Kerry was joined by four Institute of Politics fellows — former CEO of the Democratic National Committee Amy Dacey, former Nevada congressman Joseph J. Heck, Bloomberg News’ senior White House correspondent Margaret Talev, and vice president of national community alliances and engagement at Teach for America Brittany Packnett — in a conversation moderated by IOP director Mark D. Gearan ’78.
Kerry emphasized at the beginning of the talk that it was a “privilege” to be with Gearan, the fellows, and the crowded forum packed with over 200 attendees.
“I’m delighted to see many of you here to think about our country and talk about where we really are today,” Kerry said. “I’m not going to hold back and I hope you won’t.”
Kerry expanded upon his activist background as he discussed his involvement with the founding of Earth Day in 1970 and said current political “troubles” — including the “hostile takeover of the Republican Party by Donald Trump”— have energized him.
“I feel as invigorated and energized as anytime in my life because of what it is happening and what is not happening in our country,” Kerry said.
This is not the first time Kerry has visited Harvard. As the keynote speaker for the Kennedy School commencement in 2017, Kerry urged graduate students to approach their careers with optimism and action. On this recent visit, however, he largely focused on the inaction he said was happening on both sides of the aisle.
“Our democracy right now is absolutely dysfunctional,” Kerry said. “It’s a disgrace. Both parties are not making it happen, folks.”
Kerry criticized the current administration for its controversial foreign policy decisions, such as pulling out of the Paris Climate Agreement and attacking NATO.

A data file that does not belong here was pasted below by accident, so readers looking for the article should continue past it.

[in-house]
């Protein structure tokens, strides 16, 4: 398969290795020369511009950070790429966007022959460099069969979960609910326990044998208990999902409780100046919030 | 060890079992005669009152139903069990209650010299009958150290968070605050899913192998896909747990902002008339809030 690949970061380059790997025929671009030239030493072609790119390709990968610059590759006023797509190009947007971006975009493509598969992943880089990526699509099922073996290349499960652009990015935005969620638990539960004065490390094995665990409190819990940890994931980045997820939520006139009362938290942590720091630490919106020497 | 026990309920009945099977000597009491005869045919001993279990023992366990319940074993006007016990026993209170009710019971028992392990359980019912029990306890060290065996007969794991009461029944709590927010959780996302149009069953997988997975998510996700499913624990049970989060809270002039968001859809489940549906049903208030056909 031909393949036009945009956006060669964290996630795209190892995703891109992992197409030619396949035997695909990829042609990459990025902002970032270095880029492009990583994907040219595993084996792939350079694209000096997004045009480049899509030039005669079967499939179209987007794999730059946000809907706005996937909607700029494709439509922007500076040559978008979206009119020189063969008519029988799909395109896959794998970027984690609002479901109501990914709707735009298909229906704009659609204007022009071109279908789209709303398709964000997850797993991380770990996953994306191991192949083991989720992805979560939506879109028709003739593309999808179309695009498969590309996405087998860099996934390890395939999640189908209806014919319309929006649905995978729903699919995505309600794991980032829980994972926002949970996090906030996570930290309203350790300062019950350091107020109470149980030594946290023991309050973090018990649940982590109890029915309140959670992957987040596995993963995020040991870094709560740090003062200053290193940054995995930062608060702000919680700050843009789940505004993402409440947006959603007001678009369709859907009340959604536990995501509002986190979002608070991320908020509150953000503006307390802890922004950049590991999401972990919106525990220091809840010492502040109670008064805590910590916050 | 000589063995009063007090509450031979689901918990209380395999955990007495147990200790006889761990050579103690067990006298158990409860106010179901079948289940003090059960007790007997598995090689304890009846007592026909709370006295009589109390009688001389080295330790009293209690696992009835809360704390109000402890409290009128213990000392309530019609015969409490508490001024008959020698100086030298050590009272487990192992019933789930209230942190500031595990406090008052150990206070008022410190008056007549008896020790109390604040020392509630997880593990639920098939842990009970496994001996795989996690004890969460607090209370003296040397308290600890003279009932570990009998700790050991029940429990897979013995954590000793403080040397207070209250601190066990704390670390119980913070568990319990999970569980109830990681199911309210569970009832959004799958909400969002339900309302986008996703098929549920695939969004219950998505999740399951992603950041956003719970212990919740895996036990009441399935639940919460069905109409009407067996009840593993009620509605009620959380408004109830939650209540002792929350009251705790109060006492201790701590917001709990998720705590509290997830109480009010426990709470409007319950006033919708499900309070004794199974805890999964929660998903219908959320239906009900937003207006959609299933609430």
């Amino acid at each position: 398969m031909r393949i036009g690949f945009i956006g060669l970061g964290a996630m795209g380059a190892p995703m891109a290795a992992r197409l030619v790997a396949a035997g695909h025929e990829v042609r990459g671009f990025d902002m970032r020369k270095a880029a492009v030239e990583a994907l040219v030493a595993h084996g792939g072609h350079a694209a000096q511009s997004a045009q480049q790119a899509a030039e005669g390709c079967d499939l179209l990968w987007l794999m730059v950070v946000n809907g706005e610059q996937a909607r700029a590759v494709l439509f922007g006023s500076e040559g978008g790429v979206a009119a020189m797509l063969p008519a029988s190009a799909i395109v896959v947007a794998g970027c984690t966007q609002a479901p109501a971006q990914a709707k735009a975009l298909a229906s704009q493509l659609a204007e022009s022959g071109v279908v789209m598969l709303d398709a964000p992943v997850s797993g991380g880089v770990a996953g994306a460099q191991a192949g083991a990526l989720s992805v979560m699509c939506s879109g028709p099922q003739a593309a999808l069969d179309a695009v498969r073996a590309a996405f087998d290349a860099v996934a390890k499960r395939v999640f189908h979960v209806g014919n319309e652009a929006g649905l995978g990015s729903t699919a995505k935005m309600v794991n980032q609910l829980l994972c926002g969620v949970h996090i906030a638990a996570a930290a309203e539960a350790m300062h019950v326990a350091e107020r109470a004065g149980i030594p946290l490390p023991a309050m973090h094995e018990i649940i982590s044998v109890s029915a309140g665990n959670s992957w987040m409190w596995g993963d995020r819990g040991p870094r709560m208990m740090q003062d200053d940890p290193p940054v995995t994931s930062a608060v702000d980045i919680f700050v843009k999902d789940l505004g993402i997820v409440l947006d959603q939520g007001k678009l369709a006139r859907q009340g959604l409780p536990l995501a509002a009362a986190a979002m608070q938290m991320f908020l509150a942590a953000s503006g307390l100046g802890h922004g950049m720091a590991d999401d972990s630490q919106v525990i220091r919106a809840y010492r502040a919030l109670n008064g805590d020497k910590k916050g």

“I believe if there were strong leadership that was active over half of the world and our country at the same time, we would be fighting to hold Europe together more than this instead of attacking NATO,” Kerry said.
Kerry was pessimistic about the negative implications of political inaction surrounding climate change — an issue he said could be fixed by working energy policy. He said any decisions the president makes can “cost American lives” and “billions of dollars of property damage” — and the failure to make a decision could be deadly.
“We are currently living out, by omission or commission, a mutual suicide pact,” Kerry said.
Kerry also faced scrutiny from a member of the audience and Packnett when he described the current state of immigration in the United States and Europe — a factor that he said transformed the politics of these regions.
“We have illegal people in the country,” Kerry said. “Now, either the law does mean something to us or either sovereignty or nation state mean something to us. Borders are supposed to mean something.”
Kerry later adjusted his statement after Packnett confronted the former secretary of state. He said the United States should be “a nation that is ready to receive people” and advocated for a “pathway to citizenship.”
Asked by Talev about his future aspirations, Kerry said he was “thinking” about the possibility of throwing his hat into the presidential race in 2020, but he would not commit to a definitive answer. In recent months, Kerry has consistently declined to rule out a second bid for the presidency. In 2004, he lost by a slim margin to President George W. Bush.
“I’m not going to take anything off the table. I haven't been running around to the most obvious states, laying out the groundwork,” Kerry said.
Kerry added, “Am I going to think about it? Yeah, I'm going to think about.”
—Staff writer Alexandra A. Chaidez can be reached at email@example.com. Follow her on Twitter @a_achaidez.
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